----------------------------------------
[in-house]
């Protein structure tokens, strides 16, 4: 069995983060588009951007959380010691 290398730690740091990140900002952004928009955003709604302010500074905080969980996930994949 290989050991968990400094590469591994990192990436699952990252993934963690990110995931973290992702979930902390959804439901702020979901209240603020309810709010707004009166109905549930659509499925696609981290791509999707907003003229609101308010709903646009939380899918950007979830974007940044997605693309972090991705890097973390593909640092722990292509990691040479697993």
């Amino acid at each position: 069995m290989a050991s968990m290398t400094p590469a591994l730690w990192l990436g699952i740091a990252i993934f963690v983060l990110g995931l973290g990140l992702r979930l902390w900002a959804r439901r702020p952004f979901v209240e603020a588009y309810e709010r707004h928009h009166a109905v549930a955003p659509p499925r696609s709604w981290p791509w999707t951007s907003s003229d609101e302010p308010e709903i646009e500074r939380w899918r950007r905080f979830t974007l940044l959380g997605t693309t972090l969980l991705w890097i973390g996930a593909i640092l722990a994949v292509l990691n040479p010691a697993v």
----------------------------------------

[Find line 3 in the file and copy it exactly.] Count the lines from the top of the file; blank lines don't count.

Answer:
């Amino acid at each position: 069995m290989a050991s968990m290398t400094p590469a591994l730690w990192l990436g699952i740091a990252i993934f963690v983060l990110g995931l973290g990140l992702r979930l902390w900002a959804r439901r702020p952004f979901v209240e603020a588009y309810e709010r707004h928009h009166a109905v549930a955003p659509p499925r696609s709604w981290p791509w999707t951007s907003s003229d609101e302010p308010e709903i646009e500074r939380w899918r950007r905080f979830t974007l940044l959380g997605t693309t972090l969980l991705w890097i973390g996930a593909i640092l722990a994949v292509l990691n040479p010691a697993v």